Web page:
The life of art painters is both admired and studied by thousands of people in the world. This is due to the fact that these artists affected the course of humanity in terms of sensitivity, knowledge, and perspective. This is what generally comes out of art exposure, a sense of reality captured in painting, sculptures and other forms of art.
In other words, because of the insights the audience gets out of art, these artists are often regarded by society as celebrities, god-like creatures, or highly esteemed people. As for Michelangelo, the story was not different. In fact, his fame built up a network of followers and high esteem that safeguarded his life when his actions driven by his political views endangered it.
Therefore, the life of Michelangelo and other art painters do help to understand where they came from and how they became these influential artists. Ultimately, they also inspire people to reflect on their life choices and life situations that made Michelangelo Buonarroti, Leonardo Da Vinci, and Vincent Van Gogh the iconic figures they still are today.
In 1475, in Tuscany in a village called Caprese, Michelangelo was to be born in an influential family who took place in the prominent political scenario of his time. His father was a serving magistrate of the Florentine Republic and his surroundings were of a politic relationship dynamic, debates and commitments as were his father’s deeds.
However, even though his lifestyle could have been easily shaped by his family environment, Michelangelo decided to choose a very different path in arts. His aspirations and his last name gave them the opportunity to learn from Domenico Ghirlandaio who was the reference in Fresco painting in the Renaissance in Florence. Therefore, at age 13, he was already learning from the best, those painting techniques and also he learned news skills in sculpting through the guidance of Bertoldo di Giovanni.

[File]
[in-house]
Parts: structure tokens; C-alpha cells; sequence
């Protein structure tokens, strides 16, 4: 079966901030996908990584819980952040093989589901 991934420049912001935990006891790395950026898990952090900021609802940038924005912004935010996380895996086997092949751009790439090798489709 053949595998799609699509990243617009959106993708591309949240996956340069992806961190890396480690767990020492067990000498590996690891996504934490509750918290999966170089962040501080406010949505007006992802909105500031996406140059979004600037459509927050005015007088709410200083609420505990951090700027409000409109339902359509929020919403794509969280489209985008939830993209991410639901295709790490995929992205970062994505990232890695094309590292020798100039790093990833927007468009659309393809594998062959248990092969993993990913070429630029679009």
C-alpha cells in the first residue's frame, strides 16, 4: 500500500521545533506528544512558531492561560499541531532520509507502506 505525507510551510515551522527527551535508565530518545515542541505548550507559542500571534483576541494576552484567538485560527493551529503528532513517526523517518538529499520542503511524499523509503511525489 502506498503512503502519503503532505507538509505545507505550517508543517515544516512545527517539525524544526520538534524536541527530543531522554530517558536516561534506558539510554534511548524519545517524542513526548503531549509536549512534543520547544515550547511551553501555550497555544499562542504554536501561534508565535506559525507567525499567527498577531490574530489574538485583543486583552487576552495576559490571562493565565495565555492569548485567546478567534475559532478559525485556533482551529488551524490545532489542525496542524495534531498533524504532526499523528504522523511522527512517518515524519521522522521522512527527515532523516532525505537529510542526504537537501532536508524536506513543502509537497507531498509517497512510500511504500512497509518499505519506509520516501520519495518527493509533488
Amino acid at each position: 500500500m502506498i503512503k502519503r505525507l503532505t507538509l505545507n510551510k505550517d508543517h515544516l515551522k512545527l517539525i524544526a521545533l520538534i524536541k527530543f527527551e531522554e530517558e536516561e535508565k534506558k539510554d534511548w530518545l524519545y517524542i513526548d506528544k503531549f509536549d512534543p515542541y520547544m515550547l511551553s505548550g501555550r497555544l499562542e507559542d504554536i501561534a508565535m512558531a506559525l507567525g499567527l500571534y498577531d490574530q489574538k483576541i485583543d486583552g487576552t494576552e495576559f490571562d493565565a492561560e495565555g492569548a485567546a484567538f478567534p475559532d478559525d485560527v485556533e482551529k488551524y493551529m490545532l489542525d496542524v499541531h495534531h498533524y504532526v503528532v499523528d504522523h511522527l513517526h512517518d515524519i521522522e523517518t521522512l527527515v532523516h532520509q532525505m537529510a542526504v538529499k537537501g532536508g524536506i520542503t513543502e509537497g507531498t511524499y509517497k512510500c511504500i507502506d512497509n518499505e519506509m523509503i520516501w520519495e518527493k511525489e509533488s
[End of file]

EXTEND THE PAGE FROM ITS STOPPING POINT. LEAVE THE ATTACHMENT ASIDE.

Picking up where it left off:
Michelangelo’s First Commissions
Michelangelo’s clients were the most influential political family in Florence at the time. However, his first great commissions were to create la Pietà in Rome, an opportunity given by the cardinal Jean Bilheres de Largualas. Once he completed the masterpiece, both the clerics and the public consecrated him as the best and most paid artist of his time at age 25.
On the other hand, Michelangelo was now also a respected and famous artist and he comes back to Florence where he would be entrusted by the cathedral of Florence with a large statue of David. After two years of sculpting Michelangelo delivers a 17 feet tall figure of David that gave him the title of the greatest living artist.
Sistine Chapel Ceiling: The Delphic Sibyl, 1509 #highrenaissance #michelangelo pic.twitter.com/rZF4VibXnQ
— Michelangelo (@fanmichelangelo) June 22, 2020
A few years later, in 1505 Michelangelo was offered a long-term project by the greatest Catholic authority, Pope Julius II. The commission was to sculpt a grand tomb with a 40 life-size statue. However, due to the Pope’s change of plans, the budget was limited to the point that there was not enough money to keep on with it. As a result, an angry Michelangelo left Rome, but in 1508 Julius called him back to a very ambitious project. The job was to paint the 12 apostles in the ceiling of the Sistine Chapel.
The project lasted 4 years to be completed and when it was finished, the most important figures of Catholicism saw 300 figures from which 12 figures, were 7 prophets and 5 sibyls. The scenes Michelangelo painted came from the old testament stories and portray important figures such as the prophet Ezekiel and the Creation of Adam.
Michelangelo’s Last Years
Once Michelangelo aged, he started to focus more on architectural projects and writing. From 1530 on, the artist wrote hundreds of poems from which only 300 of them have survived up until now. The constant theme in his writing was about the Neo-Platonism which was the idea that a human soul powered by love and ecstasy can reunite with God.
In addition to it, many personal letters were found lyrical poems to his family members and also his strong feelings for a various young man, specially Tommaso Cavalieri. To this day discussions about whether or not these letters conveyed homosexual desires or longing of a fatherless, unmarried, and aging Michelangelo are held by scholars.
In 1554, at age 88, Michelangelo dies in Rome of a minor illness. He was buried in the Basilica di Santa Croce, Florence and the sculpture he began to make in late 1540 for his own tomb remain unfinished until now and is shown at the Museo dell’Opera del Duomo.
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